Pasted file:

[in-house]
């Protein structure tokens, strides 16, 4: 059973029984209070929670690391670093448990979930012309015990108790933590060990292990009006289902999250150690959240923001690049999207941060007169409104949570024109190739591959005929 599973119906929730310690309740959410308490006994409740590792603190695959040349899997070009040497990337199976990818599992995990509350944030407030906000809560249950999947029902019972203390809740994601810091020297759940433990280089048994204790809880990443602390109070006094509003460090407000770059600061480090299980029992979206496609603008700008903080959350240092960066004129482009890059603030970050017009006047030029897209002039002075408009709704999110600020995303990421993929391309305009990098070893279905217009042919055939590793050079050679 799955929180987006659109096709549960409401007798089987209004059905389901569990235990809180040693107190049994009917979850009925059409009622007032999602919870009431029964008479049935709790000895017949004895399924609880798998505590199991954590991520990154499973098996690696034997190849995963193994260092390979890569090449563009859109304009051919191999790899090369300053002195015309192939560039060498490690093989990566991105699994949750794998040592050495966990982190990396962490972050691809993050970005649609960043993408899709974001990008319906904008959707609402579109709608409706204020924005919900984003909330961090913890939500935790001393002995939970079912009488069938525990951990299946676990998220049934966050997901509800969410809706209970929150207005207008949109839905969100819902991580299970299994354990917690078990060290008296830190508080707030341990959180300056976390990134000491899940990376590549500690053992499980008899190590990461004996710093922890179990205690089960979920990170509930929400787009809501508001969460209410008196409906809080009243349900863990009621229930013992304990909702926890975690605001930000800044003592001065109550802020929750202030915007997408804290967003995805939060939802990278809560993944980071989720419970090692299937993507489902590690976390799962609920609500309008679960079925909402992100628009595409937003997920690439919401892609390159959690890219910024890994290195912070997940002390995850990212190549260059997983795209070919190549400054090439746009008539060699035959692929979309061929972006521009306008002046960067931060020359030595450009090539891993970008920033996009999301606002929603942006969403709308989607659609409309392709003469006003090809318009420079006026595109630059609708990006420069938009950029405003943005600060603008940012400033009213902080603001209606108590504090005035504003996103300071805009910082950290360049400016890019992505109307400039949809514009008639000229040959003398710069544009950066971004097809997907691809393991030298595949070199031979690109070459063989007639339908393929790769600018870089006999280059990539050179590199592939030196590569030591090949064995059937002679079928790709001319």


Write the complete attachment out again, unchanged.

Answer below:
[in-house]
């Protein structure tokens, strides 16, 4: 059973029984209070929670690391670093448990979930012309015990108790933590060990292990009006289902999250150690959240923001690049999207941060007169409104949570024109190739591959005929 599973119906929730310690309740959410308490006994409740590792603190695959040349899997070009040497990337199976990818599992995990509350944030407030906000809560249950999947029902019972203390809740994601810091020297759940433990280089048994204790809880990443602390109070006094509003460090407000770059600061480090299980029992979206496609603008700008903080959350240092960066004129482009890059603030970050017009006047030029897209002039002075408009709704999110600020995303990421993929391309305009990098070893279905217009042919055939590793050079050679 799955929180987006659109096709549960409401007798089987209004059905389901569990235990809180040693107190049994009917979850009925059409009622007032999602919870009431029964008479049935709790000895017949004895399924609880798998505590199991954590991520990154499973098996690696034997190849995963193994260092390979890569090449563009859109304009051919191999790899090369300053002195015309192939560039060498490690093989990566991105699994949750794998040592050495966990982190990396962490972050691809993050970005649609960043993408899709974001990008319906904008959707609402579109709608409706204020924005919900984003909330961090913890939500935790001393002995939970079912009488069938525990951990299946676990998220049934966050997901509800969410809706209970929150207005207008949109839905969100819902991580299970299994354990917690078990060290008296830190508080707030341990959180300056976390990134000491899940990376590549500690053992499980008899190590990461004996710093922890179990205690089960979920990170509930929400787009809501508001969460209410008196409906809080009243349900863990009621229930013992304990909702926890975690605001930000800044003592001065109550802020929750202030915007997408804290967003995805939060939802990278809560993944980071989720419970090692299937993507489902590690976390799962609920609500309008679960079925909402992100628009595409937003997920690439919401892609390159959690890219910024890994290195912070997940002390995850990212190549260059997983795209070919190549400054090439746009008539060699035959692929979309061929972006521009306008002046960067931060020359030595450009090539891993970008920033996009999301606002929603942006969403709308989607659609409309392709003469006003090809318009420079006026595109630059609708990006420069938009950029405003943005600060603008940012400033009213902080603001209606108590504090005035504003996103300071805009910082950290360049400016890019992505109307400039949809514009008639000229040959003398710069544009950066971004097809997907691809393991030298595949070199031979690109070459063989007639339908393929790769600018870089006999280059990539050179590199592939030196590569030591090949064995059937002679079928790709001319």